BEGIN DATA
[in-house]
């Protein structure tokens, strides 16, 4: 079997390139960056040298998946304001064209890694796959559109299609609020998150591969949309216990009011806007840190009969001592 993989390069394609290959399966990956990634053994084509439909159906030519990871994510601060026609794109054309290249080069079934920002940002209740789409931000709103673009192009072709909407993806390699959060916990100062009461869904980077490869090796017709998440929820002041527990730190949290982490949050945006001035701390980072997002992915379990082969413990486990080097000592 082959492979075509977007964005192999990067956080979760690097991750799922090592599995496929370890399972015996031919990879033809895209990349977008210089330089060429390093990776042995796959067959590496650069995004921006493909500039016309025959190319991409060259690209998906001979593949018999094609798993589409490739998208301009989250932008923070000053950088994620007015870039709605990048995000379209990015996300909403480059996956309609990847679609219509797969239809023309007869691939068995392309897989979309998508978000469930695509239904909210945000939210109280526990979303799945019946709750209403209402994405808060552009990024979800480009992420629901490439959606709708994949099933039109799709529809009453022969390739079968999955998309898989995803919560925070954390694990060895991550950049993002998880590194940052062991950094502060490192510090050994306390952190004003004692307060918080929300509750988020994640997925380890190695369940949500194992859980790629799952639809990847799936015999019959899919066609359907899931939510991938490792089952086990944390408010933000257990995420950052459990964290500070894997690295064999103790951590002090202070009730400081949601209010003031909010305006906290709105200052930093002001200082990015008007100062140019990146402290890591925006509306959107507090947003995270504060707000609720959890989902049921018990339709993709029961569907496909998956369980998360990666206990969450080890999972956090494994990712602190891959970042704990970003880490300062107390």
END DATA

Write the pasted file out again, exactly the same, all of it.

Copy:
[in-house]
């Protein structure tokens, strides 16, 4: 079997390139960056040298998946304001064209890694796959559109299609609020998150591969949309216990009011806007840190009969001592 993989390069394609290959399966990956990634053994084509439909159906030519990871994510601060026609794109054309290249080069079934920002940002209740789409931000709103673009192009072709909407993806390699959060916990100062009461869904980077490869090796017709998440929820002041527990730190949290982490949050945006001035701390980072997002992915379990082969413990486990080097000592 082959492979075509977007964005192999990067956080979760690097991750799922090592599995496929370890399972015996031919990879033809895209990349977008210089330089060429390093990776042995796959067959590496650069995004921006493909500039016309025959190319991409060259690209998906001979593949018999094609798993589409490739998208301009989250932008923070000053950088994620007015870039709605990048995000379209990015996300909403480059996956309609990847679609219509797969239809023309007869691939068995392309897989979309998508978000469930695509239904909210945000939210109280526990979303799945019946709750209403209402994405808060552009990024979800480009992420629901490439959606709708994949099933039109799709529809009453022969390739079968999955998309898989995803919560925070954390694990060895991550950049993002998880590194940052062991950094502060490192510090050994306390952190004003004692307060918080929300509750988020994640997925380890190695369940949500194992859980790629799952639809990847799936015999019959899919066609359907899931939510991938490792089952086990944390408010933000257990995420950052459990964290500070894997690295064999103790951590002090202070009730400081949601209010003031909010305006906290709105200052930093002001200082990015008007100062140019990146402290890591925006509306959107507090947003995270504060707000609720959890989902049921018990339709993709029961569907496909998956369980998360990666206990969450080890999972956090494994990712602190891959970042704990970003880490300062107390």